Most of our readers have heard, at some point, of the Federal Trade Commission, which is an independent agency of the federal government charged with promoting consumer protection and preventing antitrust violations among businesses. Under Section 5 of the Federal Trade Commission Act, the agency is given the authority to investigate and prevent unfair or deceptive acts or practice in commerce.
One of the points of debate about Section 5 of the Federal Trade Commission Act is exactly what conduct is prohibited. Unfair competition, it has been argued, is not sufficiently defined under the law such that businesses are able to know with a reasonable degree of certainty that they are in compliance with the law.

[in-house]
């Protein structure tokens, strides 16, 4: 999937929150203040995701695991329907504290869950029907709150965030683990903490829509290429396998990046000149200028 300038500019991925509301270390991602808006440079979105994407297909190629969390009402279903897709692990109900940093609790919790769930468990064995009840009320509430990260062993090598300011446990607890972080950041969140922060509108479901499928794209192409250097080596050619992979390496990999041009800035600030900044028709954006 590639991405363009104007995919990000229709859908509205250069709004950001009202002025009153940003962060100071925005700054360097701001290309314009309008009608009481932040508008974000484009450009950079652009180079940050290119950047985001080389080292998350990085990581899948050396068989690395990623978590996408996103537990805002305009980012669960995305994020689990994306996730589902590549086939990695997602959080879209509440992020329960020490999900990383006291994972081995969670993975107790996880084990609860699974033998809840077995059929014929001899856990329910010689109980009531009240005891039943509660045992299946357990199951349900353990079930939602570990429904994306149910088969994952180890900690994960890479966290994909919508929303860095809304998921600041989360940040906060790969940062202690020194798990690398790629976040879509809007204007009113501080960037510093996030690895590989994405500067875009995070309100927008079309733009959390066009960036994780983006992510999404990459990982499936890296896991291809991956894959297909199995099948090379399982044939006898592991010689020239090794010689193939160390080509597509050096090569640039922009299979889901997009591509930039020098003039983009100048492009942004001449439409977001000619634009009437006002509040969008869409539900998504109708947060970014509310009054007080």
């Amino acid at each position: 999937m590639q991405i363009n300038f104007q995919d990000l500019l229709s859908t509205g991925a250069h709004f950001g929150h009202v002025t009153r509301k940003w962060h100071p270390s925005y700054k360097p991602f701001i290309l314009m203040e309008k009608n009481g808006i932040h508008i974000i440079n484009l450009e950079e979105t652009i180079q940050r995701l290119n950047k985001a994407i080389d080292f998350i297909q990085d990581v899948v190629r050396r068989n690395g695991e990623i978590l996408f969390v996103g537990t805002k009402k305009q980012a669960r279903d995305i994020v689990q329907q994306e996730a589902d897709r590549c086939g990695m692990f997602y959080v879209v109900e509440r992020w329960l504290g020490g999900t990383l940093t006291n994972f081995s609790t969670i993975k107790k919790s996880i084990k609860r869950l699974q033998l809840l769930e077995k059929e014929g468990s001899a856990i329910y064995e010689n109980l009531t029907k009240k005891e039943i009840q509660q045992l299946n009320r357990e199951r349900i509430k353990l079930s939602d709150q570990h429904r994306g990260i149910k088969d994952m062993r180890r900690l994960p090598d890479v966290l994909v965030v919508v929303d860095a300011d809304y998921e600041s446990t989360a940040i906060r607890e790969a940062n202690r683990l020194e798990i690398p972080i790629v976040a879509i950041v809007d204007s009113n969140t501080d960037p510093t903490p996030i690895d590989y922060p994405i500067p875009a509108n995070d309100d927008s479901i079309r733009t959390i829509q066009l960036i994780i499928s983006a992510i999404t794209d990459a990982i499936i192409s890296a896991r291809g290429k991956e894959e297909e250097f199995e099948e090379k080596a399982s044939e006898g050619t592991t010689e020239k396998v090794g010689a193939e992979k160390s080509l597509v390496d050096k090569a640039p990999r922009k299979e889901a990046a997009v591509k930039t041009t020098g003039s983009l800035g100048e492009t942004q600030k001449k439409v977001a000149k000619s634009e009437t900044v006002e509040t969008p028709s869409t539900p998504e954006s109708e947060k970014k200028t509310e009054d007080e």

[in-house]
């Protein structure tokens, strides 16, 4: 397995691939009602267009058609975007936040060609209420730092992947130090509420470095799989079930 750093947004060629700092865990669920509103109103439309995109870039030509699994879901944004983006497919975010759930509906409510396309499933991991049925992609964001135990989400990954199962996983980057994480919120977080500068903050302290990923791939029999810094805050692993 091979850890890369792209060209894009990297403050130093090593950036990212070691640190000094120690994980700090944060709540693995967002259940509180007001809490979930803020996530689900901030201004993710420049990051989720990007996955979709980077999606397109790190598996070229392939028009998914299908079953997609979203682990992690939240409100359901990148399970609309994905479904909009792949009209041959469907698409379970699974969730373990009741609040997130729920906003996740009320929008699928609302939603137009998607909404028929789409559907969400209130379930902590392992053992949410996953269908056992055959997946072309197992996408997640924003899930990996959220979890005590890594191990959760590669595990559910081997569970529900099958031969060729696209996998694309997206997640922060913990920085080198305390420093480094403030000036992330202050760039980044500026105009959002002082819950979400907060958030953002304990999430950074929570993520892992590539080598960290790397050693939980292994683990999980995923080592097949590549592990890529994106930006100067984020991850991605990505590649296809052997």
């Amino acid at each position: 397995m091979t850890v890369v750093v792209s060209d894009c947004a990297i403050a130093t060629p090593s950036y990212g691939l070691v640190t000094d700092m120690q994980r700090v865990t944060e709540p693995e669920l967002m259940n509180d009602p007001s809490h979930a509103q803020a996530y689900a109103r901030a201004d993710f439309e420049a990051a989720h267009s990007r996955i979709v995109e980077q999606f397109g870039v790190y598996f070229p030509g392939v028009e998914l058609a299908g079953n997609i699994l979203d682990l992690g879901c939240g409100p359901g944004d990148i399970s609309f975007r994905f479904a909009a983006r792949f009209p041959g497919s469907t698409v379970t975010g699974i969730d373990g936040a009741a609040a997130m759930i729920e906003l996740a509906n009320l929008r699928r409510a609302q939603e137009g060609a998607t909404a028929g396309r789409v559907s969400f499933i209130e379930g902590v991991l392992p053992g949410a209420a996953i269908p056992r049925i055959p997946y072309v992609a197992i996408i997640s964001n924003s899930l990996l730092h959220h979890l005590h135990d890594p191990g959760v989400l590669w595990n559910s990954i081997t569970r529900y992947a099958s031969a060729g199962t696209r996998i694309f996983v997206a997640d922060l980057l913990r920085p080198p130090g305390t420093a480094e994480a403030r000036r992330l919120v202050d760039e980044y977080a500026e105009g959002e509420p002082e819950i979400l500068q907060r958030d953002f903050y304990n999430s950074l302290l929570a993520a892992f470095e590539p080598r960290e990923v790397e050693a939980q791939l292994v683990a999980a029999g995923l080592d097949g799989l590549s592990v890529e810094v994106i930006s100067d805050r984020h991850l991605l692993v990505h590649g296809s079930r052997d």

The Federal Trade Commission is expected to announce a new policy statement this week that would clarify what conduct is prohibited under the law as it relates to unfair competition. Not everybody feels that the clarification is necessary, and some argue that businesses are making a bigger deal than they need to about the unfair competition provision. Part of the reason for this, it is argued, is that the unfair competition provision is not often used to pursue enforcement actions.
Still, the clarification will not only force the Federal Trade Commission to be more specific about the cases it will pursue, but will also allow businesses to engage in more effective compliance efforts. This, of course, is very important, since companies cannot effectively avoid liabilities if they are not clear about their legal obligations.